Specialty subcontractors, like those who curve steel for construction, are often welcomed by architectural and engineering firms to give “lunch ‘n’ learn” presentations on their services. And this is certainly the case in Chicago, home to many prestigious firms in these professions. Most such presentations are given in the firms’ offices, many of which are quite impressive.
First of all, many of the Chicago firms locate their offices in buildings that have special significance in the history of modern architecture. To cite just a few examples: Skidmore, Owings & Merrill (SOM) as well as VOA Associates are located in the Railway Exchange Building (also called the Santa Fe Building);
Holibird & Root as well as Wright Heerema Architects are in the Marquette Building; Thornton Tomasetti as well as Perkins + Will are in the IBM Plaza; Nelson as well as Nagle Hartray Architecture are located in the Inland Steel Building; and Jahn is located in the Jewelers Building.
What all these firms have in common is that they opened their (often fancy) doors to the public during Open House, Chicago last Saturday and Sunday. Organized by the Chicago Architecture Foundation, this two-day, free event allowed the general public to see 150 places in the built environment that are both interesting and normally not open to the public. The sites included a wide and diverse group of buildings and businesses from the Colombia Model Company, which makes high end models of buildings, to the Michigan Avenue bridge tower where an operator opens and closes an extraordinary double-deck bascule bridge over the Chicago River. Thirteen architecture or engineering firms participated in Open House, Chicago, this year.
There were certain elements common to the offices of the architects and engineers. Many had models of the buildings they had designed. Some built the models in house; some outsourced the models to firms like Columbia Model Company. Most desks had stations with two monitors per individual. And almost all firms had sleek, exquisite office design to convey the high quality of their work and to create an inviting atmosphere for employee and customer collaboration. (Some offices downtown did not allow photography probably because their interior designs are proprietary.)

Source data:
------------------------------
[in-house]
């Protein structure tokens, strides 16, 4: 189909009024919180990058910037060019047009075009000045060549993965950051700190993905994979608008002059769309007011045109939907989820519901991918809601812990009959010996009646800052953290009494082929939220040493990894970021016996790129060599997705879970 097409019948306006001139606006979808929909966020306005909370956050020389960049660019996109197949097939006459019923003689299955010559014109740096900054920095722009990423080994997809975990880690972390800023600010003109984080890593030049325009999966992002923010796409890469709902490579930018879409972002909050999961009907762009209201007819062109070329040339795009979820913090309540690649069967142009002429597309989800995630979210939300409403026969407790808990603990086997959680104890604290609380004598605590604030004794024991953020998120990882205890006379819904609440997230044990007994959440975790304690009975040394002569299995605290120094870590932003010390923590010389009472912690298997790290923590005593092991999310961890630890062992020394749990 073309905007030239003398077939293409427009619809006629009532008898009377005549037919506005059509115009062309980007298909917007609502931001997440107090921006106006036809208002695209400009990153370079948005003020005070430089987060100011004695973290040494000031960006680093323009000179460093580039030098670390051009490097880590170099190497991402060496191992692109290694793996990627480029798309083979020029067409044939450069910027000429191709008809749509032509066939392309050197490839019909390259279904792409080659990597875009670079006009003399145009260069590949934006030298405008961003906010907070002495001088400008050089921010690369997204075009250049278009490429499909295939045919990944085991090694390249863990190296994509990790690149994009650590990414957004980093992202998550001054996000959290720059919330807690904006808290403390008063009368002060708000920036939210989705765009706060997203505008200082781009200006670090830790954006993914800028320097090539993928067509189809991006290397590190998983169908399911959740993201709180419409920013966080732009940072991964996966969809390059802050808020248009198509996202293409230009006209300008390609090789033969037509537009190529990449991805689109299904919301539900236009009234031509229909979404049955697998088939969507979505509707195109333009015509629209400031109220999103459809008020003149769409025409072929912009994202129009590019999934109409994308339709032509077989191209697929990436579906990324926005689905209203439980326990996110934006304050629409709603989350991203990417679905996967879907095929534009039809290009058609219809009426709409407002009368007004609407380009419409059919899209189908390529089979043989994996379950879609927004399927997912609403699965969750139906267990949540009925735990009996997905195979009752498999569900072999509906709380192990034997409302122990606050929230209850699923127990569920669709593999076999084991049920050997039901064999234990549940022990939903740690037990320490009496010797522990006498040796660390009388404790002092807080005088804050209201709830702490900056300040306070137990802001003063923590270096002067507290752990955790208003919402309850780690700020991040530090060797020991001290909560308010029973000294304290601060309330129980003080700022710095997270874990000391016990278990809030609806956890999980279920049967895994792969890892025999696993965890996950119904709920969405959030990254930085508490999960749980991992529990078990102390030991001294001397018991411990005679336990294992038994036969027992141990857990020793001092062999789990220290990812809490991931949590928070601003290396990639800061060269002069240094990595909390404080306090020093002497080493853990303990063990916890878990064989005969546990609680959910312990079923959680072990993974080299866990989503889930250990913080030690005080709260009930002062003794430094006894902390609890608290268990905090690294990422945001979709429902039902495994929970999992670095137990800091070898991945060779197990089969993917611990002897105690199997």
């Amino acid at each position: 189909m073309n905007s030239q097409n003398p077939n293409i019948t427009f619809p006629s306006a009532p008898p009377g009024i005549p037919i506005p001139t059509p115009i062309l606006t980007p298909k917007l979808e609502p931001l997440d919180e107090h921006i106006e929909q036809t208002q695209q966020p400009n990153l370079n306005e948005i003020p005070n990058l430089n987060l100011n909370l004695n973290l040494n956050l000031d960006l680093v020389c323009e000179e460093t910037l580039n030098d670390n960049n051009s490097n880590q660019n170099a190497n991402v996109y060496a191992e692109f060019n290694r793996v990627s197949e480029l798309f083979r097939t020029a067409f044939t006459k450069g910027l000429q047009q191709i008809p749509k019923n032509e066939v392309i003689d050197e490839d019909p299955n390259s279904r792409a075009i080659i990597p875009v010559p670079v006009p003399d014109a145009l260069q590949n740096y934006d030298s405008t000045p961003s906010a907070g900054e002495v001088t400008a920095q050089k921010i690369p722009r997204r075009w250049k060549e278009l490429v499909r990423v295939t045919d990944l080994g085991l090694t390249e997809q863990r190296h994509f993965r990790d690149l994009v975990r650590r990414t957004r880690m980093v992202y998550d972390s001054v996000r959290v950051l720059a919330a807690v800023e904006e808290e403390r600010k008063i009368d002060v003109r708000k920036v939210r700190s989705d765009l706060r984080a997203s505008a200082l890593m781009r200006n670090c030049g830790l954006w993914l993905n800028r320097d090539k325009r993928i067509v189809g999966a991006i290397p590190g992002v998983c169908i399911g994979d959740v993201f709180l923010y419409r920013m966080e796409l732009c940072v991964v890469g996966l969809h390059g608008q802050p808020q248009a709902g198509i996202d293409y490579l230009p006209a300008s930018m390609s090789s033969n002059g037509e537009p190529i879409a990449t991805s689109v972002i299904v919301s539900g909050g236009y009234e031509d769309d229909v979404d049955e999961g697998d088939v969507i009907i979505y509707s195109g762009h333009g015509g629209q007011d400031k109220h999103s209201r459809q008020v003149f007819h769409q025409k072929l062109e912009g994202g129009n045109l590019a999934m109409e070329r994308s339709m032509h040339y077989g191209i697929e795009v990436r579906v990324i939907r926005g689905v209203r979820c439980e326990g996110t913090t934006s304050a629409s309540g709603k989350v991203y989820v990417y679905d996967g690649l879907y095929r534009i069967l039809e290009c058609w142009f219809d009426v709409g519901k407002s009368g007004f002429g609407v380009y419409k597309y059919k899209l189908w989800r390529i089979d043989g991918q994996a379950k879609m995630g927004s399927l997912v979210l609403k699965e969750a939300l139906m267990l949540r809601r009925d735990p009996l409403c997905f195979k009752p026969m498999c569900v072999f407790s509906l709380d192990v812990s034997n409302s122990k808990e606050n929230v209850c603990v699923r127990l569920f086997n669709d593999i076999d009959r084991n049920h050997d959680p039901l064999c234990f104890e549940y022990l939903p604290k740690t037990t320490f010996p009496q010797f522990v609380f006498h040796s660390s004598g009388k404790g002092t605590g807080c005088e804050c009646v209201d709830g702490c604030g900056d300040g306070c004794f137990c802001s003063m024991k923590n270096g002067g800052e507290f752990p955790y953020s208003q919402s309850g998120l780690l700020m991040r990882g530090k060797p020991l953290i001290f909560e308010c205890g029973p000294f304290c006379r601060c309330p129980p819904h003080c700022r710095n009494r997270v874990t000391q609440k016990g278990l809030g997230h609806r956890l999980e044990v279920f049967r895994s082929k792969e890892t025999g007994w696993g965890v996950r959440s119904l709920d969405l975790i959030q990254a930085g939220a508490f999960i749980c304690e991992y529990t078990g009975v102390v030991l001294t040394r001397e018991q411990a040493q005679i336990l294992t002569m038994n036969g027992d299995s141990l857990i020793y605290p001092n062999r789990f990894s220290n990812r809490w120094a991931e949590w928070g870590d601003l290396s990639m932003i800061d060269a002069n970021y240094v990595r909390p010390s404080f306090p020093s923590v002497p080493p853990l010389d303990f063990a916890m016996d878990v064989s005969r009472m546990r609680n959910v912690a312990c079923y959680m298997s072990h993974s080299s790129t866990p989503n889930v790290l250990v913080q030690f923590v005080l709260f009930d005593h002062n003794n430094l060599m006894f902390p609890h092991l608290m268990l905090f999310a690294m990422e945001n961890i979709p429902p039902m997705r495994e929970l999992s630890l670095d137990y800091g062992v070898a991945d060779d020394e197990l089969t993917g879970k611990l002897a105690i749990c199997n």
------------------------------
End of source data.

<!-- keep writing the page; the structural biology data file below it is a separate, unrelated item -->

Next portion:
Many firms had their walls covered with their project pictures often stretching from floor to ceiling like wall paper. Many, many designs-both built and proposed- incorporated curved steel. And much of the work was for projects outside the United States. A principal at one firm estimated that fully two-thirds of their work was outside the U.S.
Although not on the Open House list this year, a stark exception to the rule of beautiful offices located in architecturally significant buildings is the firm of Studio Gang. The firm’s offices are away from downtown in lofts above a shoe store. Nevertheless, business for Jeanne Gang seems brisk based on the projects her firm has been awarded and the honors they have received.
Thanks to Open House Chicago, individuals who appreciate architecture (and there are a lot in Chicago) but who are not part of the “trade,” have an opportunity to discover not only the beauty of these landmark buildings but also the beautiful offices of the architects and engineers who design them and build on the great Chicago architecture and engineering traditions.